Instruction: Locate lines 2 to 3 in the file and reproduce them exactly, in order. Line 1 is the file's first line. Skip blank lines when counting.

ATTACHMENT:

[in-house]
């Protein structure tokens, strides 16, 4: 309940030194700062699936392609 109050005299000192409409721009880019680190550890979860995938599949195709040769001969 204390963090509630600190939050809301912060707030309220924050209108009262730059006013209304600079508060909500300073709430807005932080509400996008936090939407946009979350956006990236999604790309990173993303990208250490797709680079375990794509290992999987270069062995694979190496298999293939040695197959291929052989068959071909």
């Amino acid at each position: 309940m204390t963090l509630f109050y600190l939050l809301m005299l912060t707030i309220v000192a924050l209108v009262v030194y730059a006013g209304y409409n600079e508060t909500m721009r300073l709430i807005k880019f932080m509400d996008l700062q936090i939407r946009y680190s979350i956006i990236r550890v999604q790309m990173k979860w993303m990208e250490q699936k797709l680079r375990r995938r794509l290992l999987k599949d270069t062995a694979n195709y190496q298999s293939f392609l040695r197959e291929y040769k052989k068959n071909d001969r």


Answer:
């Protein structure tokens, strides 16, 4: 309940030194700062699936392609 109050005299000192409409721009880019680190550890979860995938599949195709040769001969 204390963090509630600190939050809301912060707030309220924050209108009262730059006013209304600079508060909500300073709430807005932080509400996008936090939407946009979350956006990236999604790309990173993303990208250490797709680079375990794509290992999987270069062995694979190496298999293939040695197959291929052989068959071909």
């Amino acid at each position: 309940m204390t963090l509630f109050y600190l939050l809301m005299l912060t707030i309220v000192a924050l209108v009262v030194y730059a006013g209304y409409n600079e508060t909500m721009r300073l709430i807005k880019f932080m509400d996008l700062q936090i939407r946009y680190s979350i956006i990236r550890v999604q790309m990173k979860w993303m990208e250490q699936k797709l680079r375990r995938r794509l290992l999987k599949d270069t062995a694979n195709y190496q298999s293939f392609l040695r197959e291929y040769k052989k068959n071909d001969r």